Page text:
Enforcing Arbitration Provisions
Many contracts between businesses contain arbitration provisions, where the parties agree that if a dispute should arise, it will be resolved through arbitration. Sometimes when disputes arise, one party will not want to go before an arbitrator or will disagree that the type of conflict is one bound by the arbitration provision. Whatever the reason may be, there are laws that guide whether the contract provision should be followed and enforced.
Whether There Should be Any Arbitration
If one party does not want to submit a dispute to arbitration, the other party may petition the court to compel arbitration under the agreement. The court will then decide whether one of the following applies:
- whether there is an agreement to submit the dispute to arbitration;
- whether there are any valid defenses to the enforcement of the arbitration provision; and
- whether the arbitration provision is enforceable.
If one party opposes arbitration but the other party does not take steps to compel the arbitration, the right to compel arbitration will be waived.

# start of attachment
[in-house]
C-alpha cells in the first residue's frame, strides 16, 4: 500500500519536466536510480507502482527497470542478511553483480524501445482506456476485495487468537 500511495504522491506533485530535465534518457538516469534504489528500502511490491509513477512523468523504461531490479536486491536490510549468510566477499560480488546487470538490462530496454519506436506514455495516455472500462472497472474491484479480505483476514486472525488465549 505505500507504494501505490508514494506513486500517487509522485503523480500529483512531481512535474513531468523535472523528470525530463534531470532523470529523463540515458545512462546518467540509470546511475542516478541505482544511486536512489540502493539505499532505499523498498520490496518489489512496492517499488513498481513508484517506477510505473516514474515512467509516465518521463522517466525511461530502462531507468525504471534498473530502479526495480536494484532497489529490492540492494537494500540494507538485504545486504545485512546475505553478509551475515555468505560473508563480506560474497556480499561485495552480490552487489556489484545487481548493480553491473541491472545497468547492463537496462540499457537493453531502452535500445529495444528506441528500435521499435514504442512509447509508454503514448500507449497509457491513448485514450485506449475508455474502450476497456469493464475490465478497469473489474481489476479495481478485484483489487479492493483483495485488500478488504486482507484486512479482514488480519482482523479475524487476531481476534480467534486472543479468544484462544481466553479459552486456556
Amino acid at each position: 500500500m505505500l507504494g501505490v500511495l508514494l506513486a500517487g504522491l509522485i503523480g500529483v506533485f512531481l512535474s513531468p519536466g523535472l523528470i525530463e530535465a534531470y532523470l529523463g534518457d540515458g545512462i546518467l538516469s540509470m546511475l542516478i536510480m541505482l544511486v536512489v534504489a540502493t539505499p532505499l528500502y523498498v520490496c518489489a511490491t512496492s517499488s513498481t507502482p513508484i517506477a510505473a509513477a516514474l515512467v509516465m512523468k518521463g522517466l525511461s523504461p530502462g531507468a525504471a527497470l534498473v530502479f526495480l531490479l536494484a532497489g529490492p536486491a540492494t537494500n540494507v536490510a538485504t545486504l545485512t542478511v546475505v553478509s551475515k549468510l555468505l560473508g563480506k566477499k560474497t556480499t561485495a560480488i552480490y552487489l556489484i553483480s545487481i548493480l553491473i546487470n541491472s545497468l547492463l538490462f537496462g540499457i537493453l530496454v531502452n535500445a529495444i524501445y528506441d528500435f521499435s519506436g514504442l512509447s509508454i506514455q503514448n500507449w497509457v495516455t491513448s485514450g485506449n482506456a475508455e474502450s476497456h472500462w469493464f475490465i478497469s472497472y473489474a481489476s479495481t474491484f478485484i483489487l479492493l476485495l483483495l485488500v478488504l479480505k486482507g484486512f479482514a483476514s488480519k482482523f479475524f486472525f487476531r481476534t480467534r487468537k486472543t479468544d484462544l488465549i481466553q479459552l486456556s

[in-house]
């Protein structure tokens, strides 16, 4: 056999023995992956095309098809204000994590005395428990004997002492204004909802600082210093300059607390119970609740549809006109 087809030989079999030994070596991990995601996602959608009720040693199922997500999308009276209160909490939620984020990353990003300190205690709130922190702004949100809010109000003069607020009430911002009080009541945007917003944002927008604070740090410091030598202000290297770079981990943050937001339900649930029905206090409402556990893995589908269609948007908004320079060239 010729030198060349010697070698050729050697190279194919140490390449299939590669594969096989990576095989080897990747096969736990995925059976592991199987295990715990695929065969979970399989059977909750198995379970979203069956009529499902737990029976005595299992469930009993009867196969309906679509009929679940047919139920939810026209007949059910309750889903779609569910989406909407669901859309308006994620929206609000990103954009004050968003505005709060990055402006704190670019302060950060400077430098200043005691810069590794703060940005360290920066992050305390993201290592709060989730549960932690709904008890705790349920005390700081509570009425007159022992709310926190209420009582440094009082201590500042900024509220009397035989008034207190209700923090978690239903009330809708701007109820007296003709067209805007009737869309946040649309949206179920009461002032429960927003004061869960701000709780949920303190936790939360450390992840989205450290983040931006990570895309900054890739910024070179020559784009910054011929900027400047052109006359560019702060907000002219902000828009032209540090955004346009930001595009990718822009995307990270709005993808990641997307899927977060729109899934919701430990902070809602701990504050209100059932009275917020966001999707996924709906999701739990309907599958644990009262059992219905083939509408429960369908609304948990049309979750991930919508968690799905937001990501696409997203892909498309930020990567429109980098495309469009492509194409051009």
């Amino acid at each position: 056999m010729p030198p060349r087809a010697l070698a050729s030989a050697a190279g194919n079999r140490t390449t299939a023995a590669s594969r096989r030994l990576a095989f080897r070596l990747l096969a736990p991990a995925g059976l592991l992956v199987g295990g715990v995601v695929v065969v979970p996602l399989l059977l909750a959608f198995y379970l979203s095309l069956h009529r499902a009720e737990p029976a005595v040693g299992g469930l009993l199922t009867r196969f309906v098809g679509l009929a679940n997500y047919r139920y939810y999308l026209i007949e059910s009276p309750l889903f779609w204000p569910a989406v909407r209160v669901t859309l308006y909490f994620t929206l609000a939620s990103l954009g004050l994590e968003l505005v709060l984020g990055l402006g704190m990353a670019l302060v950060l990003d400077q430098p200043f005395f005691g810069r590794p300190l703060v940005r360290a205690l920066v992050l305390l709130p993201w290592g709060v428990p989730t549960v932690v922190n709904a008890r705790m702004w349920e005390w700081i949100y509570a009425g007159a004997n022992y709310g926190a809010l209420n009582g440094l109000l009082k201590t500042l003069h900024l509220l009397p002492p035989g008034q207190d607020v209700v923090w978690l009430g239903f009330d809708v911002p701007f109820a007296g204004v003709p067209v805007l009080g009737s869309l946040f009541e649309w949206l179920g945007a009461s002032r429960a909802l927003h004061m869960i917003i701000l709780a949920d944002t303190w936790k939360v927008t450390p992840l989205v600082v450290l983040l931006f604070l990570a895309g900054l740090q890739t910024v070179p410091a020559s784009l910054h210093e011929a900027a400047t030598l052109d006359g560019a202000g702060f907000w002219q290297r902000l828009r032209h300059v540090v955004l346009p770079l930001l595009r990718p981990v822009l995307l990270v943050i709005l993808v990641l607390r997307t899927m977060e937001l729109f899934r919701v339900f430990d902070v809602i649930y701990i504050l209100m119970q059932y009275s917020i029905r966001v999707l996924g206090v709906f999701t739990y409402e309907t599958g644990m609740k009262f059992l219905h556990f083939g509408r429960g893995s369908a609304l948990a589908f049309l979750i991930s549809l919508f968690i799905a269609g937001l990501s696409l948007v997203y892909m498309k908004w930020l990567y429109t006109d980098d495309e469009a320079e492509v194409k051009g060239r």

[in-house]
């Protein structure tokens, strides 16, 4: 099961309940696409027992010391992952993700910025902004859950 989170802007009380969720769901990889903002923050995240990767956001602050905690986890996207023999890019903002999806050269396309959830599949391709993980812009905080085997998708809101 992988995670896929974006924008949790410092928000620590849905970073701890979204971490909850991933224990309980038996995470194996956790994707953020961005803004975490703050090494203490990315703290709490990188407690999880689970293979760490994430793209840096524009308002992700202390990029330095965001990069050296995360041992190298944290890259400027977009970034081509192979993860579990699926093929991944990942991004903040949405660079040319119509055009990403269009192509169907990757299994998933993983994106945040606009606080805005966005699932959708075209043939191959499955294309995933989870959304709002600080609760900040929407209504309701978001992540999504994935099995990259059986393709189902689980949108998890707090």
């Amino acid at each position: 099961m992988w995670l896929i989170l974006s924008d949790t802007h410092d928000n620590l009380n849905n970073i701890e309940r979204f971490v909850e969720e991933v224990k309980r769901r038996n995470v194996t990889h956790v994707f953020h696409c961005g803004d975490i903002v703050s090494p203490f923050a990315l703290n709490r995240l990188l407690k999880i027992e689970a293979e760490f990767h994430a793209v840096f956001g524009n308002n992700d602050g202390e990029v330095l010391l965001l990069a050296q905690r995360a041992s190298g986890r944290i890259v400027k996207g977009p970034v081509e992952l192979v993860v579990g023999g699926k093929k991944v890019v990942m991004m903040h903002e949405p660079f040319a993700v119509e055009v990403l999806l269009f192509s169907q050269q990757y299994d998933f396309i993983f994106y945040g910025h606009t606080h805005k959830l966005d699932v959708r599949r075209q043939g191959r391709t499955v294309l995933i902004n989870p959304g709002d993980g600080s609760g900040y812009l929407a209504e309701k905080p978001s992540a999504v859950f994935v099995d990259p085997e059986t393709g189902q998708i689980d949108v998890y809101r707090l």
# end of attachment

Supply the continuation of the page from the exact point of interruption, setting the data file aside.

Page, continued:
Except in certain very limited circumstances, a person who was not a party to a contract containing an arbitration clause cannot be compelled to participate in arbitration.
An arbitration clause is likely to be found invalid if there was fraud in the inducement of the overall contract or if enforcement of the arbitration clause would be unconscionable.
Which Claims Are Covered by Arbitration Provisions
Courts are often also asked to decide which claims are covered by arbitration and which are not. To make this determination, a court will identify the issue and then determine whether it is within the scope of the contractual arbitration clause.
Ezer Williamson Law provides a wide range of both transactional and litigation services to individuals and businesses. Contact us at (310) 277-7747 to see how we can help you with any business dispute concerns you may have.